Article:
Patrick Vann is a man of many faces. As an actor - and a damn good one at that - he is no stranger to taking on a new roles, a new personality and making it his own. However, at his core, "Dad" is one of favorite places to call home.
Name: Patrick Vann
Child's Name: Isabel Amariah Vann
Child's Age: 2 1/2 years
What do you see in your child that reminds you of yourself?
There are times when we're in the living room, I'm doing my own thing, she's in her space doing her own thing, we're both locked in. In those moments, Daddy senses tingle and I snap out of it to make sure she's doing alright. I've noticed multiple times that she's imitating everything that she sees on the TV. If someone is dancing, she’s dancing, if someone jumps, she jumps. She finds joy and excitement in portraying what she sees on screen. When I see that and couple it with the drama and emotion she displays when she's in her feelings I can't help but think she has all the makings of a future actress. Besides I think the world could use a Father-Daughter duo on screen, maybe we'll take that on.
America is in a strange place currently, politically, racially etc. You’re raising a black daughter. Do you feel as if the conversations you need to eventually have with her are similar or different than you would with a black son and why?
I believe the conversation would be different in content but almost identical in the overall tone. Black women have to deal with so much in this country, but I believe they are some of the wisest, strongest and most loyal people you'll ever meet. As a father, I want Isabel to know that she has the potential to be great and that's no matter what the color of skin.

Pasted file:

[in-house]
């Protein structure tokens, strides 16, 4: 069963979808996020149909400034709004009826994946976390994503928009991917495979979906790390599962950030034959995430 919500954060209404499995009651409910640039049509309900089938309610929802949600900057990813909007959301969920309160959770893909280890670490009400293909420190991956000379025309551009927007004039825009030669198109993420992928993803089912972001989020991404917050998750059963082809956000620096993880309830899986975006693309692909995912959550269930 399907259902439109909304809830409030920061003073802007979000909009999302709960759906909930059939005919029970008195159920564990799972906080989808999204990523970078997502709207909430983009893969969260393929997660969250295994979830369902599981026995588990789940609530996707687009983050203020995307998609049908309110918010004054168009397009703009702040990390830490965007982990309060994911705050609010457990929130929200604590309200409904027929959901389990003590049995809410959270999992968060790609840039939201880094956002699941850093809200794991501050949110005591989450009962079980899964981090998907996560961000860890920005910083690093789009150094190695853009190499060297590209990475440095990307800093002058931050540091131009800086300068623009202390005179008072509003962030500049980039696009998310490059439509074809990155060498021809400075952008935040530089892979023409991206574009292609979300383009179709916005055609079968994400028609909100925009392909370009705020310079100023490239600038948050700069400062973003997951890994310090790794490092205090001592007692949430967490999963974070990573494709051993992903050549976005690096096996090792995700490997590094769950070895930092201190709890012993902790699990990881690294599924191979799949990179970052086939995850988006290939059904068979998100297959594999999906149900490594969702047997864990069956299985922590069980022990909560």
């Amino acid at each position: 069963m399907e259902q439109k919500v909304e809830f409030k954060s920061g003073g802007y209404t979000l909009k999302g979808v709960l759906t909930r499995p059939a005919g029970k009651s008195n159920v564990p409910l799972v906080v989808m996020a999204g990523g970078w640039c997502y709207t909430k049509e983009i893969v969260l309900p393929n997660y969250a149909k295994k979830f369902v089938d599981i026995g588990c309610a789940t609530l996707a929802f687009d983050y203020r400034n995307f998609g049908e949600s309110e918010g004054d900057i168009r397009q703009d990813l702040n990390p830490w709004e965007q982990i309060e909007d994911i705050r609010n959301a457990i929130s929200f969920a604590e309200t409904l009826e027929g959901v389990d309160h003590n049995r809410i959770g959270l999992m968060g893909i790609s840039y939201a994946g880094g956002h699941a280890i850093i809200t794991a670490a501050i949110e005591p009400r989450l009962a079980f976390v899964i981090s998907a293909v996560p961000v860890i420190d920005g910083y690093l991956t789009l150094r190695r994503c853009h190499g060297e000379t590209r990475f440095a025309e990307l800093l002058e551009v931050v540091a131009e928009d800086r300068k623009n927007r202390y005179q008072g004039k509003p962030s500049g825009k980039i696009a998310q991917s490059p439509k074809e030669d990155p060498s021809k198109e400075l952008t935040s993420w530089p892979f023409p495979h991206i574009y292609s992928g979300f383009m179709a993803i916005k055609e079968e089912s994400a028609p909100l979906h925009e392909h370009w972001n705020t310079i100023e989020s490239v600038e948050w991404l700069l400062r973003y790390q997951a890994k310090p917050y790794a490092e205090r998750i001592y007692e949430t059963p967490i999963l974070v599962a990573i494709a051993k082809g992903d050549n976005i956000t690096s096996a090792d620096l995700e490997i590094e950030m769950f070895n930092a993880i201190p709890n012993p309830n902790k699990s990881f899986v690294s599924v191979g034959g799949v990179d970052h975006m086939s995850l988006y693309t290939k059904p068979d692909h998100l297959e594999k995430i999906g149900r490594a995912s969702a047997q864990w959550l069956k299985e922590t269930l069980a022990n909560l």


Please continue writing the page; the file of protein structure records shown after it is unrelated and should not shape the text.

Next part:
How would you prefer your daughter to remember you?
I want my daughter to remember me as her rock. Someone she could always depend on no matter what. I want her to have me as the ideal image of what a Father should be and for her to carry the good aspects of what she sees in me as a man into her decision of choosing a spouse.
Most of us, as men, have been taught in various ways, to deal with our emotions incorrectly – we keep them in. Has having a child changed that at all?
Unfortunately, not at all. What it has done is opened my eyes to the reason why. I can remember growing up watching my father and thinking he was invincible. I never saw him cry and never saw him break. That registered in my mind that he was our security and that brought about a peace of mind. I want to be that for Isabel, but with a balance. As unpopular as it may seem, there is value in a man that is willing to be vulnerable, that's willing to communicate his feelings with the understanding that a lack of communication destroys man relationships. I want Isabel to see both sides of the coin, a man that's strong even through his weaknesses and that speaks from the heart.
How important is it that your daughter see you as a “hero” and why?
It's very important. In many respects I feel that the father role is set up to show yourself as your child’s hero. We just have to embrace the role. By means of putting a roof over their heads, clothes on their back, and food in their bodies you're doing for them what they can't do for themselves and that's the definition of a hero. Simply put, by embracing Fatherhood, you are your child's hero. That's something I look forward to being on a daily basis for Isabel.
Be sure to keep up with Patrick Vann here